Unmasking the Alleged Crypto Heist: Cybersecurity Professional Accused of Stealing $9M

The U.S. government has leveled accusations against a cybersecurity professional, claiming that he hacked a cryptocurrency exchange and made off with
crypto(Image credit: Traxer / Unsplash)

The U.S. government has leveled accusations against a cybersecurity professional, claiming that he hacked a cryptocurrency exchange and made off with approximately $9 million in cryptocurrency. This incident appears to involve an ethical hacker who went rogue but then attempted to restore an appearance of ethical behavior.

On Tuesday, the U.S. Attorney's Office of the Southern District of New York issued a press release announcing the indictment of Shakeeb Ahmed, aged 34. Ahmed is described as a "senior security engineer for an international technology company" with expertise in reverse engineering smart contracts and conducting blockchain audits, skills that he allegedly utilized to carry out the attack.

Although the press release does not disclose Ahmed's exact place of employment, his LinkedIn profile states that he held the position of senior security engineer at Amazon. August Aldebot-Green, a spokesperson for Amazon, confirmed that Shakeeb Ahmed is no longer an employee of the company. This statement was made in response to Ahmed's LinkedIn profile, which previously indicated that he held a senior security engineer position at Amazon.

While the victim's identity remains undisclosed by the prosecutors, cryptocurrency news website CoinDesk reported that the attack aligns with the incident that targeted Crema Finance, a Solana-based exchange, in early July 2022. This timeframe coincides with the dates of July 2 and 3, which are also mentioned in connection with Ahmed's alleged hacking activities against an unnamed exchange.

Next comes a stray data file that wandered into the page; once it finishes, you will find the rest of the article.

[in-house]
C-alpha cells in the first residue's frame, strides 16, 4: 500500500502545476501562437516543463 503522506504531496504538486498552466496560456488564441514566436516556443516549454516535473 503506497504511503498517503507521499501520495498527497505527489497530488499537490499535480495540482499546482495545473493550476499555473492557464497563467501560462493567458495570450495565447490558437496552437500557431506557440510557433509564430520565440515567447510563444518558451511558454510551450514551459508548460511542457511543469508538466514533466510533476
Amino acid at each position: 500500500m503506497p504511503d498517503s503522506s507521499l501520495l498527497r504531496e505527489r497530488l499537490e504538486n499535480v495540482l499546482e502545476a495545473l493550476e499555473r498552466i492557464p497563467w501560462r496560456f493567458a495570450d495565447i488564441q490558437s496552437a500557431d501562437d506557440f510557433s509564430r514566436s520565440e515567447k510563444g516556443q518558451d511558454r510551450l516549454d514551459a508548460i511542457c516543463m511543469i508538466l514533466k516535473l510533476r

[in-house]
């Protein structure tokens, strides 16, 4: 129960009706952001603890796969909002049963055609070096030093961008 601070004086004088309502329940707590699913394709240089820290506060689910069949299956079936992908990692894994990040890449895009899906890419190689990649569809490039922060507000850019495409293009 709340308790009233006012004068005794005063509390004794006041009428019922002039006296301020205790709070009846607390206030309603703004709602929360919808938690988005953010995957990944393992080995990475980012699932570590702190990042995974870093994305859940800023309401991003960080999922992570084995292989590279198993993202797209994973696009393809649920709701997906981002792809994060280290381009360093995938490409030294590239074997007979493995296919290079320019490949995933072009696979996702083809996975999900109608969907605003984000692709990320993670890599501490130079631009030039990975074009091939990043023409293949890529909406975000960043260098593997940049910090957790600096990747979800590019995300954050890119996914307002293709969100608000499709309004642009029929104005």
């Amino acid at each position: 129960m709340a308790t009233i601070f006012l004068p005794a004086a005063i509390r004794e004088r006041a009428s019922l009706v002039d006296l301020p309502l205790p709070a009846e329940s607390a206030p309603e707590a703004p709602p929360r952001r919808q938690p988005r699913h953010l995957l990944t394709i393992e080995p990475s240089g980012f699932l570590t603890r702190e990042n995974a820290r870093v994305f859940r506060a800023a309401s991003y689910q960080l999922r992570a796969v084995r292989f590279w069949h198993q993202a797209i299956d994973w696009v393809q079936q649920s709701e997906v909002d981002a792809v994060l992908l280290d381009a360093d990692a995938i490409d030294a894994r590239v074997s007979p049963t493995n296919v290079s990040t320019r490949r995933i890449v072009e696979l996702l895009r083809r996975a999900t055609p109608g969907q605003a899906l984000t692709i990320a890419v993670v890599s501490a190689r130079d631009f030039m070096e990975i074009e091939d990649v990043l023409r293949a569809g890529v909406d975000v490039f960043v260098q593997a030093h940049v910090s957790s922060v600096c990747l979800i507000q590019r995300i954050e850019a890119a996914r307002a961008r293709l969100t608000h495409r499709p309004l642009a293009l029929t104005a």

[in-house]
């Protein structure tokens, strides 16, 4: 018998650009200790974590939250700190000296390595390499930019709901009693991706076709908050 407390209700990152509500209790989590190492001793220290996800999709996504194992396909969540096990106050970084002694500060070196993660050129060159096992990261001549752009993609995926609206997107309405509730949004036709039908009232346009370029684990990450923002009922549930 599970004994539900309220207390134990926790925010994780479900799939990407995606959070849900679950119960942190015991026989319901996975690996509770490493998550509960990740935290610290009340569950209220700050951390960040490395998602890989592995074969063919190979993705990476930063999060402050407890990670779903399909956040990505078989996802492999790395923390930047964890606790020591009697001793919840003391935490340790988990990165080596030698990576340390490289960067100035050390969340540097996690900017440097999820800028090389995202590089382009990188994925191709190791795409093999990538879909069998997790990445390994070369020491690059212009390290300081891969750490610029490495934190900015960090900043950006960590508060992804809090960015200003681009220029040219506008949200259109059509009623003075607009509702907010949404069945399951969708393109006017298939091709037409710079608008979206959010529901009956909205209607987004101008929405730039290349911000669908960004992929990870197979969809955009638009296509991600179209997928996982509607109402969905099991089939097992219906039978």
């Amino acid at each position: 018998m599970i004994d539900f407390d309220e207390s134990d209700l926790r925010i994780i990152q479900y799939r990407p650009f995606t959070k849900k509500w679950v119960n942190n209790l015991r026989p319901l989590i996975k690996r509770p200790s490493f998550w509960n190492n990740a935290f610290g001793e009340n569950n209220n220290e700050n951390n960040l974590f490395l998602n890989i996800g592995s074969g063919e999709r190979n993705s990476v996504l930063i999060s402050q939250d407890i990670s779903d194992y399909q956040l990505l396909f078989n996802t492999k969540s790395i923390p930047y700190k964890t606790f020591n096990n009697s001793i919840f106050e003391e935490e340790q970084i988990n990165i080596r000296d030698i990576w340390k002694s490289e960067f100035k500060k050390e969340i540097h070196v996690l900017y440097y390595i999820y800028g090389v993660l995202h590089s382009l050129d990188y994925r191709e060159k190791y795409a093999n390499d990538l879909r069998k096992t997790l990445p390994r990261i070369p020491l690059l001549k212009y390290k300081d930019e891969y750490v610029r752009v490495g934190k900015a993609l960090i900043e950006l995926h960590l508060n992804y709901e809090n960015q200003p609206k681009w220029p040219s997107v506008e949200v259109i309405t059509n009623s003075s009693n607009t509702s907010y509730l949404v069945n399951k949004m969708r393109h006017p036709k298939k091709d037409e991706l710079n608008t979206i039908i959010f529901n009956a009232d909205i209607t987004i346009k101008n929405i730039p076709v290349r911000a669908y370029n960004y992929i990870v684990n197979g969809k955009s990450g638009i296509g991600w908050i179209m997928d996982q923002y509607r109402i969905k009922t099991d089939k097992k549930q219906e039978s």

During this particular attack, the hacker returned approximately $8 million in cryptocurrency and retained the remainder. The Department of Justice (DOJ) prosecutors stated in their press release that Ahmed "had communications with the Crypto Exchange in which he decided to return all of the stolen funds except for $1.5 million if the Crypto Exchange agreed not to refer the attack to law enforcement."

This practice of negotiating with victims and returning some of the stolen cryptocurrency is not uncommon in the world of crypto and web3. Hackers who engage in such actions have sometimes referred to themselves as "white hats," a term commonly used in cybersecurity to describe hackers with good intentions. However, it is evident that these hackers have distorted the original meaning of the term, as their activities exist within a gray area, to say the least.

As this case demonstrates, even if hackers return a portion of the stolen cryptocurrency, it does not guarantee immunity from prosecution.

The federal authorities emphasized that Ahmed, who is facing charges of wire fraud and money laundering, utilized the skills he acquired through his employment to carry out the theft.

According to the indictment, Ahmed exploited a vulnerability within the exchange, introducing "fake pricing data to fraudulently generate millions of dollars' worth of inflated fees, which he did not actually earn but was still able to withdraw." Subsequently, the indictment alleges that Ahmed laundered the stolen cryptocurrency "through a series of transactions," including token swaps and transferring the proceeds from the Solana blockchain to the Ethereum blockchain, among other methods.

Additionally, Ahmed purportedly conducted online searches related to the hack, his own criminal liability, legal experts specializing in similar cases, the possibility of law enforcement investigating such an attack, and methods of evading criminal charges by fleeing the United States.